1. The left is insurgent, but it has not fully taken over the Democratic party.

  • Abdul El-Sayed, who campaigned on a platform of state-level "Medicare for All," did not win Michigan's Democratic gubernatorial primary.

2. Democrats want to talk about health care. Look no further than Missouri, and the race between Democratic Claire McCaskill and Republican Josh Hawley.

  • He's part of a lawsuit aiming to get the ACA thrown out.
  • She's trying to save a vulnerable seat by campaigning against that lawsuit and also against pharma.

The bottom line: Any number of polls show that Democrats have an edge on health care and, most importantly for these midterms, that it will motivate Democratic turnout.

4. Fewer ACA shoppers are focused on premiums

Finding the lowest premium is becoming less important to people shopping for coverage in the ACA’s insurance exchanges — maybe because fewer people are aware that their premiums are going up.

By the numbers: Just 23% of people who bought a plan last year said finding the lowest premium was their top priority, according to McKinsey’s annual survey of the exchange market. That’s down from roughly 60% when the exchanges first opened in 2014.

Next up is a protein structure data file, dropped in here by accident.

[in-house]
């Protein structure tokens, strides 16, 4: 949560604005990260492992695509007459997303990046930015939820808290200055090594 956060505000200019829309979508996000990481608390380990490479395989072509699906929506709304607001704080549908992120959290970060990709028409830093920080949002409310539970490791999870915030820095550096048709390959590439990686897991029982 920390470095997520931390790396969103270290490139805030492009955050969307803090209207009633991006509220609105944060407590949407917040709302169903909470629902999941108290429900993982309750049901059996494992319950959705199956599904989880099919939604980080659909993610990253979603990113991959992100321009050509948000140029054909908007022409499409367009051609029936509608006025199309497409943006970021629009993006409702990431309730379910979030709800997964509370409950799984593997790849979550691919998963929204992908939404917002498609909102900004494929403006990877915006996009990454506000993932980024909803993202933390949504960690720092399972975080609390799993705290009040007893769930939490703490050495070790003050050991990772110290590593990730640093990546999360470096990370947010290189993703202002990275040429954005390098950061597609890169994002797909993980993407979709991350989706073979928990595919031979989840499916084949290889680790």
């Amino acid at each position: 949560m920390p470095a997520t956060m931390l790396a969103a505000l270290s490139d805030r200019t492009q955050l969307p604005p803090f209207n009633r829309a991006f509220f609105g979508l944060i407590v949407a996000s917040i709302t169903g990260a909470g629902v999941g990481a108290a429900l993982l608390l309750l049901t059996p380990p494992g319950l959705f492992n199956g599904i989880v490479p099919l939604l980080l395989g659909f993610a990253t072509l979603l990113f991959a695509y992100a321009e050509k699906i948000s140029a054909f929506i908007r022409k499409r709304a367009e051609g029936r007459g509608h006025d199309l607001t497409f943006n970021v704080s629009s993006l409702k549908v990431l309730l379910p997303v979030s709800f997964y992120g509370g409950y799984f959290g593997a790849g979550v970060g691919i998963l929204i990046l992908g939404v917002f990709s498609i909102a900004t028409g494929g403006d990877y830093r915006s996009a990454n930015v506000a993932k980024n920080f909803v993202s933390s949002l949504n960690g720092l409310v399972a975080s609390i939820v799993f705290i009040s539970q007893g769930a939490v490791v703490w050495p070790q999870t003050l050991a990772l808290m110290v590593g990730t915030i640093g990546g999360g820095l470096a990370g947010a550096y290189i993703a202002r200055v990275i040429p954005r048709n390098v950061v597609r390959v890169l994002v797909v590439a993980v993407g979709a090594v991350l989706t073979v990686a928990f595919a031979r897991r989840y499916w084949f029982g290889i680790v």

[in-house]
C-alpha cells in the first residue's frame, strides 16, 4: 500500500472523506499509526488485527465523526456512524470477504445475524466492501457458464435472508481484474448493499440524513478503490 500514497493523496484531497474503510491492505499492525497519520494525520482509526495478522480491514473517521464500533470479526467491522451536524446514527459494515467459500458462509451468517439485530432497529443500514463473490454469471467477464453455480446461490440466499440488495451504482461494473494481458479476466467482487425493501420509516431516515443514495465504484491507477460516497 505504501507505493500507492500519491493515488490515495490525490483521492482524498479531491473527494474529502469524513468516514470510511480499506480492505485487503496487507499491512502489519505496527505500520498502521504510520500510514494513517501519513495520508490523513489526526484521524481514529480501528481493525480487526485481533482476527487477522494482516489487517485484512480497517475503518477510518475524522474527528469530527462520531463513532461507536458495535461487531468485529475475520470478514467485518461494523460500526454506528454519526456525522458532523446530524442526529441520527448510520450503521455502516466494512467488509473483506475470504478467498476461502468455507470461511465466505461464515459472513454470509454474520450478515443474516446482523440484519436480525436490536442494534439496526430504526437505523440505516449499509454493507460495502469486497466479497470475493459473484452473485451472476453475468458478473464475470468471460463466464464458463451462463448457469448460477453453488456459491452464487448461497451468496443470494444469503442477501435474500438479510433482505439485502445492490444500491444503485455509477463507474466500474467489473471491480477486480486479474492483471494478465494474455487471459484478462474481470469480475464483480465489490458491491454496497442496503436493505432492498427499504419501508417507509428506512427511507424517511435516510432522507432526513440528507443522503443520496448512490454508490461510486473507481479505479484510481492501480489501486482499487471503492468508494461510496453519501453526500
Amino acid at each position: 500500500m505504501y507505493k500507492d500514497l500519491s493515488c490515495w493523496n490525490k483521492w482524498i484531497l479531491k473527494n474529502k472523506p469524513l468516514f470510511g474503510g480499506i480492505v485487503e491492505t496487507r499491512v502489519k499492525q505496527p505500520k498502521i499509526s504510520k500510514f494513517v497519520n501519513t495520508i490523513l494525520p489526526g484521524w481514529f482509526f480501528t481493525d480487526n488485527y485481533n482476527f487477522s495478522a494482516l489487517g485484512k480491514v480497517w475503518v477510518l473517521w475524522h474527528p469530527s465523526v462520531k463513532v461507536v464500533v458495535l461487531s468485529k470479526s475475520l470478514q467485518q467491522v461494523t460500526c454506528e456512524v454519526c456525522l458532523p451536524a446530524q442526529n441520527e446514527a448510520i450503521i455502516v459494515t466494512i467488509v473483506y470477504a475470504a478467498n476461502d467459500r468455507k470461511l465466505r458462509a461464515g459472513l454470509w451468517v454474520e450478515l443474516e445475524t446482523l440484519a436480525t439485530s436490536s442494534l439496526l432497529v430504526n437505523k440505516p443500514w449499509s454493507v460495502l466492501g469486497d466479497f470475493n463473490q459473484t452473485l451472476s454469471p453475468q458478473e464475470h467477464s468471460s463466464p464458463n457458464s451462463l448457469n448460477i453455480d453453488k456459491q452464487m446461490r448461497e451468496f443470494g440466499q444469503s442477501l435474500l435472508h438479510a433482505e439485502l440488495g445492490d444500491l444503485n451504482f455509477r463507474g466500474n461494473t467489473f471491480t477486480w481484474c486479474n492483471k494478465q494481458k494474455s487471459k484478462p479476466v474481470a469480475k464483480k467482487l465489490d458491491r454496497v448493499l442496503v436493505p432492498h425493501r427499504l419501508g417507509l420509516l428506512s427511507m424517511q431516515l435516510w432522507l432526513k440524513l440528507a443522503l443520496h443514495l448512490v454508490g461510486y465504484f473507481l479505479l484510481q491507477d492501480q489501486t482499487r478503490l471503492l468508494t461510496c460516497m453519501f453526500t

• While 23% said they’re shopping for the lowest premium, 19% said they’re looking for the best value, 12% said they were looking for coverage for a specific doctor, and another 12% wanted the lowest out-of-pocket costs.
  • At the same time, among people who already had coverage through the exchanges, 63% said their premiums went down, held steady or only rose modestly from 2016 to 2017.
  • Most of those people are mistaken. Premiums were up sharply last year — the average increase was 25%. But the ACA’s premium subsidies largely shielded consumers from those increases, especially those who were willing to switch plans.

My thought bubble: All of this is consistent with what we know about the changing ACA marketplace. Unsubsidized consumers — the ones you’d expect to be most attuned to their premiums— are leaving the exchanges.

  • And if that leaves behind a sicker risk pool, you’d expect to see more emphasis on out-of-pocket spending and access to certain doctors.
5. Express Scripts cuts 48 drugs

Express Scripts, the country's biggest PBM, will stop covering 48 brand-name drugs next year, directing patients instead to lower-cost alternatives.

  • The company said the changes would only affect 0.2% of the people it covers, but will save more than $3 billion next year.

Why it matters: Express Scripts covers more than 3,800 medications on its largest formulary, which is the basis for about 25 million Americans' prescription drug coverage. So it's an important list.

The details: Express Scripts said it cut 22 drugs because they have a cheaper generic competitor, and 12 due to brand-0n-brand competition.

Losers: AbbVie, whose hepatitis C drug Mavyret got the boot in favor of products from Merck and Gilead. But Gilead lost coverage for one of its HIV drugs to a competitor from Mylan.

Share your thoughts. I always welcome tips and feedback: baker@axios.com.